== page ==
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Nutrient Pollution of Coastal Waters — Too Much of a Good Thing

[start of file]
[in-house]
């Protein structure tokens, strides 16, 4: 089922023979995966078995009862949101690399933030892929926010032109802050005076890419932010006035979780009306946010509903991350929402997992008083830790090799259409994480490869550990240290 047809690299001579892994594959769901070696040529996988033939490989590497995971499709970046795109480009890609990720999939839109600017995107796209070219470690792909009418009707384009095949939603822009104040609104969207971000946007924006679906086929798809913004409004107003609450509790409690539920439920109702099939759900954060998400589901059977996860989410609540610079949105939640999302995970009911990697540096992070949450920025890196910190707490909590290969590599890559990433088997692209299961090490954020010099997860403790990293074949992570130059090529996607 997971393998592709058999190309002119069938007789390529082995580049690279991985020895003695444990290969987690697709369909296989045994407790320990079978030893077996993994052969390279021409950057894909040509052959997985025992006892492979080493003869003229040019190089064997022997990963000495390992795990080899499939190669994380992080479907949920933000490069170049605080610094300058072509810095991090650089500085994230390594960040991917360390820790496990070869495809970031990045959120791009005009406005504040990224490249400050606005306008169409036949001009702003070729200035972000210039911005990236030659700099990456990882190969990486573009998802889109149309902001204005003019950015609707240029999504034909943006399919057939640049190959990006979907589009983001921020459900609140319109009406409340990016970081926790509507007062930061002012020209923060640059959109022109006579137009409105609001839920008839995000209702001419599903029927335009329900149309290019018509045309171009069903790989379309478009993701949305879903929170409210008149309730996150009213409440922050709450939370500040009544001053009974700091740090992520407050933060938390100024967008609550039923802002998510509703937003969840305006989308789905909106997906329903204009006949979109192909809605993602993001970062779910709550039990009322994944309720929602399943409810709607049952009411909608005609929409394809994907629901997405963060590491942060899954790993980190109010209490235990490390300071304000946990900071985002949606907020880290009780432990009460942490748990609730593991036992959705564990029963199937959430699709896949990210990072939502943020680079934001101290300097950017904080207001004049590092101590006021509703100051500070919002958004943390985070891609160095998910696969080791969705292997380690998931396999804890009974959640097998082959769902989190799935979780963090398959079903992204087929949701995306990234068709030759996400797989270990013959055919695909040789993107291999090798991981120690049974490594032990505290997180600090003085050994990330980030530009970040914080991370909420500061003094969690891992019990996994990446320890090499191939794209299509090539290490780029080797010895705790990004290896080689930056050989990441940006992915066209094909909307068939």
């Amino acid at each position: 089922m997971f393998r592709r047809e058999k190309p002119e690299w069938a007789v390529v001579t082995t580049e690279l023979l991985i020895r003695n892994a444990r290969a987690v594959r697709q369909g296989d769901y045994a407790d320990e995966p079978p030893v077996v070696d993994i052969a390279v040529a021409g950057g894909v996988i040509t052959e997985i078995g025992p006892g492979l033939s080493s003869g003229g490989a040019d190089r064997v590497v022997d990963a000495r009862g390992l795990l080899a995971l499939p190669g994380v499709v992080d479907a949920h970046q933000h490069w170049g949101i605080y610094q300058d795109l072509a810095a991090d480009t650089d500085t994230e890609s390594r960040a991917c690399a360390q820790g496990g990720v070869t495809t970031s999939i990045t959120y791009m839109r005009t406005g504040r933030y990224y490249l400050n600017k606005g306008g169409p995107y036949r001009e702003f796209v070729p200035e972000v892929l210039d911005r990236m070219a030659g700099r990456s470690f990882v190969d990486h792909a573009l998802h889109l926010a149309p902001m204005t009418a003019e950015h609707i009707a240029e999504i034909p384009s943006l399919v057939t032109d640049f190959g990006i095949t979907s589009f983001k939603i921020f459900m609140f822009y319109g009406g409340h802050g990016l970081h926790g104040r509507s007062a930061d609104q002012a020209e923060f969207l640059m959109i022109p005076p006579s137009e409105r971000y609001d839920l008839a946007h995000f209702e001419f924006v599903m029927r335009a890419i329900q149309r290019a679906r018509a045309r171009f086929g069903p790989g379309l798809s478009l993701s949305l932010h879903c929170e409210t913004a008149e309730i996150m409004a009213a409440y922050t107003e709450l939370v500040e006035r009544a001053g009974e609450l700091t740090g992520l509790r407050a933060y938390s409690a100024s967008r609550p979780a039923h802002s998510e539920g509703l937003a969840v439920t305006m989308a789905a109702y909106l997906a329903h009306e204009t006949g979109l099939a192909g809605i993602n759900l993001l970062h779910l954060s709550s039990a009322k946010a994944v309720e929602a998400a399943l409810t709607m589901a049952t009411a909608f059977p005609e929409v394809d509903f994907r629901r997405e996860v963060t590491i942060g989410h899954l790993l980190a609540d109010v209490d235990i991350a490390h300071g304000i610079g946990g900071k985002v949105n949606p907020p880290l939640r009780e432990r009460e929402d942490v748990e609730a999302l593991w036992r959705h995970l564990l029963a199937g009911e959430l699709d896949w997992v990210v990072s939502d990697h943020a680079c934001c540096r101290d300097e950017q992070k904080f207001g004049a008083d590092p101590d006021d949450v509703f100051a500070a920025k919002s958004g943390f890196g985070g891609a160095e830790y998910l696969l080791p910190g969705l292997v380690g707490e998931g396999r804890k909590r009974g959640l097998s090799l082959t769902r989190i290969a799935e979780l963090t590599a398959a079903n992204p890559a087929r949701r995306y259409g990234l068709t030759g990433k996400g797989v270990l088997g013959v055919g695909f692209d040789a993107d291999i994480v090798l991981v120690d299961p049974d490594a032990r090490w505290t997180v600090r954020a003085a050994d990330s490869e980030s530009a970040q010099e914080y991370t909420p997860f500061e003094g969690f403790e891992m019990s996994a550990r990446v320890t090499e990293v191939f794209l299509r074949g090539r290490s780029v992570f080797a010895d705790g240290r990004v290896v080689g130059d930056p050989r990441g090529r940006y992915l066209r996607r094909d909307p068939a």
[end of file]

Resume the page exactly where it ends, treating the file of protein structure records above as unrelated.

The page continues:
Nitrogen and phosphorous are essential nutrients for plant growth—from cash crops like corn and soybeans to the single–celled plants that inhabit the nation’s coastal waters. But too much of that growth in coastal water can cause harm, resulting in a type of pollution called eutrophication.Conceptual diagram comparing a healthy system with no or low eutrophic condition to an unhealthy system exhibiting eutrophic symptoms. Click to see full–sizedIn coastal waters and in fresh water streams and lakes, excess nutrients cause explosive growth of suspended, drifting microscopic plants called algae. They can become so dense that they block sunlight needed for underwater grasses to grow. When the algae die, they drift to the bottom and decay, using up oxygen faster than it can be replenished from the surface. The results—oxygen poor conditions, called hypoxia, and completely depleted oxygen conditions, anoxia. Living things become stressed by those low–oxygen conditions: they simply cannot live without sufficient oxygen (See a diagram here). Areas where hypoxic conditions prevail often go by the popular vernacular “dead zones.” (Scientists and experts often acknowledge that term as perhaps being more graphic and memorable than literal.)How serious is this problem for coastal waters? For many regions, nutrient pollution has emerged as the most widespread and measurable effect of pollution on living resources and biodiversity. A decade ago, NOAA’s first nationwide assessment of estuarine eutrophication found that more than 64 percent of estuaries had moderate to high levels of eutrophication typically associated with dense mats of algae. Some showed more serious symptoms, including loss of sea grasses, toxic algal blooms, and oxygen depletion.More than half of U.S. estuaries experience hypoxia during the year, and the number of “dead zones” in the U.S. and worldwide is increasing. For example, 149 such areas were documented worldwide in 2004, and 200 in 2006.Mississippi River Basin including watershedsThe largest and most widely publicized of the U.S. “dead zones,” at the mouth of the Mississippi River, encompasses as much as 8,500 square miles in area, about the size of Massachusetts. The source of the nutrients? Over–fertilization of the Mississippi’s waters from farms, towns and factories in the nation’s midsection, many as much as 1,000 miles up stream. The nitrogen load to the northern Gulf of Mexico today is three times what it was 50 years ago. And the average size of the dead zone in the past decade is over twice the mean size measured in the 1980s.Of the two elements, nitrogen is the chief culprit for eutrophication of temperate coastal waters. Comprising 78 percent of Earth’s atmosphere, nitrogen is a building block of both plant and animal tissue. It is also concentrated in human sewage and animal manure and in agricultural fertilizers, and it is a byproduct from combustion of fossil fuels.Epiphytes, such as the ones shown here growing on submerged aquatic vegetation in Biscayne Bay, Florida, can also serve as further evidence of eutrophication. Photo credit: South Florida Water Management District.